Remembering Varnish John

Repairing a Pot Pie Skiff

It’s an old joke, but it still gets a laugh:

“What’s the difference between a boatyard and a bar?”
“In a bar, someone might actually do some work.”

It’s true anywhere, I suppose, but it’s a fact that boatyards do shelter a certain number of reprobates: scam artists, hustlers and hard-drinking, hard-living sorts who aren’t necessarily subscribers to the Protestant work ethic. Skilled but not always schooled, they drift through coastal towns like so much social flotsam and jetsam, rarely noticed or remarked by those who comb along life’s beaches.

On the waterfront, where skilled craftspeople and under-employed shrimpers, undocumented workers, refugees from corporate boardrooms and just plain boat junkies ebb and flow with the tides, there’s room for the hard-living and hard-drinking in the easy-going camaraderie that develops. When the idiosyncratic and quirky, the lazy, the obsessive, and the mysterious get thrown into the mix, the fun only increases. (more…)

Theo Jansen: Walking on the Mild Side

Theo Janssen, walking his rhinoceros

Perhaps walk isn’t quite the right word. March, perhaps. Or trek. Perhaps even creep would do, despite the word’s slightly passive connotation.

Whichever word you choose, watching Dutch artist Theo Jansen’s kinetic sculptures trundle across a beach is akin to witnessing some strange, primordial creature emerge from the mire and muck of a forgotten world and make tracks for higher ground.

His creations, called Strandbeests, or beach animals, are constructed from PVC pipe. Through a progression of refinements, including the addition of lemonade bottles, he’s helped them evolve into mobile, wind-powered creatures that seem filled with life. When first encountered, they astonish, compel, and amuse: scuttling over the landscape like giant, improbable crabs.

Knowledge and Love

The Big Green Guy ~ Photograph by Steve Schwartzman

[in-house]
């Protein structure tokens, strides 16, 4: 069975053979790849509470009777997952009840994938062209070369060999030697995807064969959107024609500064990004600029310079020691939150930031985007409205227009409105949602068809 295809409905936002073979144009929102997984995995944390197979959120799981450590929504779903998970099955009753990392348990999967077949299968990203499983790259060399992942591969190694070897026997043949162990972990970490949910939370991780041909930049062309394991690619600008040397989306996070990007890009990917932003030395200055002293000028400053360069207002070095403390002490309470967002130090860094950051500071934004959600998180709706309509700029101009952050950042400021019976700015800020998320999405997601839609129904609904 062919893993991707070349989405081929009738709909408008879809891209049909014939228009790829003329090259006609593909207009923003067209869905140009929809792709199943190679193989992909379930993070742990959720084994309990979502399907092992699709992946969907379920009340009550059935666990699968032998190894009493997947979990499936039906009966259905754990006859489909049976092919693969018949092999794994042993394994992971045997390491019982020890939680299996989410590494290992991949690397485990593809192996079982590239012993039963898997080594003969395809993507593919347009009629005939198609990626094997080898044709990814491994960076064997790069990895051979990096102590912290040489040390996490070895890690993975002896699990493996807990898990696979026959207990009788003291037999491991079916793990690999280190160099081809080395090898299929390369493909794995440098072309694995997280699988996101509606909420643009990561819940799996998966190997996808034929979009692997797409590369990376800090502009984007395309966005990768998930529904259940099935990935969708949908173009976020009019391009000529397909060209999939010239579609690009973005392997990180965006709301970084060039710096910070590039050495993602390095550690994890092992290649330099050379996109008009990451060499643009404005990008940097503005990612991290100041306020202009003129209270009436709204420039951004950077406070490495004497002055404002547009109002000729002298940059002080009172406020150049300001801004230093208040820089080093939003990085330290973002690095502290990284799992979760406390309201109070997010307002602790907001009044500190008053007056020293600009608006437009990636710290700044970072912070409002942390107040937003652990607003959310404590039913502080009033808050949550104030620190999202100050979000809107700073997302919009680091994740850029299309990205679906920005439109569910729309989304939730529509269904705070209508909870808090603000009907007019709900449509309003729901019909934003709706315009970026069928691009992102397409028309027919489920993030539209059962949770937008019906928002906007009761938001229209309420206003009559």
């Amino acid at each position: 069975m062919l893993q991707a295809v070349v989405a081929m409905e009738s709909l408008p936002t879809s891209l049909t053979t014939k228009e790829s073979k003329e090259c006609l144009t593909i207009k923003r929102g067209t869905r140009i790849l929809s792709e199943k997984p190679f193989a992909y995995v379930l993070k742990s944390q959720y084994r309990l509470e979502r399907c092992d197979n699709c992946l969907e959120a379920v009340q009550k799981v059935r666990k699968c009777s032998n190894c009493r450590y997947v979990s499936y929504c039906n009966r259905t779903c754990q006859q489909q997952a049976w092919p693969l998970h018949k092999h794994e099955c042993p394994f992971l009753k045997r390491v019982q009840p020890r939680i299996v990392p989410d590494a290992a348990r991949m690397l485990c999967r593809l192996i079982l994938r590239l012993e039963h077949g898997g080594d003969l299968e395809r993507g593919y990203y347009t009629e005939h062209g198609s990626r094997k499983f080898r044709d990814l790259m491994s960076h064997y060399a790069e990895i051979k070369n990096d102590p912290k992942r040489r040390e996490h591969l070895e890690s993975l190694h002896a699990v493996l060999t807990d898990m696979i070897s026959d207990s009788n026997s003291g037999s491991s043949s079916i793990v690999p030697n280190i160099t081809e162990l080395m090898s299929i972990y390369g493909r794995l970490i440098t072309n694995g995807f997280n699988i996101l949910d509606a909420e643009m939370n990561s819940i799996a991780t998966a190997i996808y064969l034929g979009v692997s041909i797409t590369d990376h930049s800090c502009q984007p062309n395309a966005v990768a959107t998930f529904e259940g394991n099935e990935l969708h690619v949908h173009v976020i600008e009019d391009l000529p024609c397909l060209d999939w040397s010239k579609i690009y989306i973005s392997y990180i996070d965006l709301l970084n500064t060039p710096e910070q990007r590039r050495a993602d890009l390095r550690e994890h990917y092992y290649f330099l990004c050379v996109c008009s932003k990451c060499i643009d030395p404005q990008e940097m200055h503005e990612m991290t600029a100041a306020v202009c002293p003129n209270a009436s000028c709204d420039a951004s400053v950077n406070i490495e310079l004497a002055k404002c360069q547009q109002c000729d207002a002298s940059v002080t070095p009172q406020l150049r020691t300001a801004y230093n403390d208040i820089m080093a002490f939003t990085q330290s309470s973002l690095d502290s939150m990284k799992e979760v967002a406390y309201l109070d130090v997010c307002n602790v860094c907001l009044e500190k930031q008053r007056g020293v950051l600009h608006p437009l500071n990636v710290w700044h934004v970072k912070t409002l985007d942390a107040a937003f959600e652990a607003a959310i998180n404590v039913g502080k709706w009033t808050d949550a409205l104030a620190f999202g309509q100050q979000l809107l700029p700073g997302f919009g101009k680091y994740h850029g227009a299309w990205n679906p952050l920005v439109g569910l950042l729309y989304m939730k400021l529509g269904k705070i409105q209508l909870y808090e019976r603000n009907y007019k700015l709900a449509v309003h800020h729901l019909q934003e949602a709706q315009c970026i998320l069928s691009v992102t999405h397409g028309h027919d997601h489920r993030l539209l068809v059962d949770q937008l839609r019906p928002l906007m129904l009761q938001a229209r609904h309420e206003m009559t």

(Click image for greater size and clarity)

This two-inch marvel, munching away on a guara leaf and clearly unwilling to interrupt his meal in order to tidy up for the camera, has been tentatively identified as the larva of a white-lined sphinx moth: Hyles lineata. Scientific classification aside, he’ll forever be known to me as The Big Green Guy, a pet name I gave to him when we were introduced.

The first time I saw the creature, I dissolved into giggles. His vulnerable chubbiness, his tiny, multi-purpose feet, his air of concentration, his apparent lack of embarassment at being revealed as a messy eater: all evoked a response of absurd protectiveness.

Unable to help myself, I emailed his image to friends. Without exception, they reached the same conclusion: “It’s a caterpillar.” “Yes,” I said. “It is a caterpillar. But it’s not just any caterpillar. It’s an Alice-in-Wonderland, let-me-look-you-in-the-eye-and-ask-you-some-questions caterpillar.”

As For the Front of the Fridge…

The Poem on the Fridge
Paul Hostovsky

The refrigerator is the highest honor
a poem can aspire to. The ultimate
publication. As close to food as words
can come. And this refrigerator poem
is honored to be here beneath its own
refrigerator magnet, which feels like a medal
pinned to its lapel. Stop here a moment
and listen to the poem humming to itself,
like a refrigerator itself, the song in its head
full of crisp, perishable notes that wither in air,
the words to the song lined up here like
a dispensary full of indispensable details:
a jar of corrugated green pickles, an array
of headless shrimp, fiery maraschino cherries,
a fruit salad, veggie platter, assortments of
cheeses and chilled French wines, a pink
bottle of amoxicillin: the poem is infectious.
It’s having a party. The music, the revelry,
is seeping through this white door.

Comments always are welcome.
For more information on poet Paul Hostovsky, please click HERE. 
For Allan Burns’s “Refrigerator Haiku,”  more illustrations by his wife Theresa, whose cover art is shown above, and information about the Haiku Foundation,  please click HERE.

Old Fridge, New Life


  in time; crisp
 folded fabric;
 jarred buttons and thread
in meticulous rows.
Patterns tied up with firm bows
of intention replace the sweet
mango, the orange juice, the cheese ~no more
butter or eggs, but the choices still please.

Comments are welcome. To leave a comment, please click below.
For more information on the Etheree, a syllabic poem that, in its basic form, contains ten lines and a total of fifty-five syllables, please click HERE.

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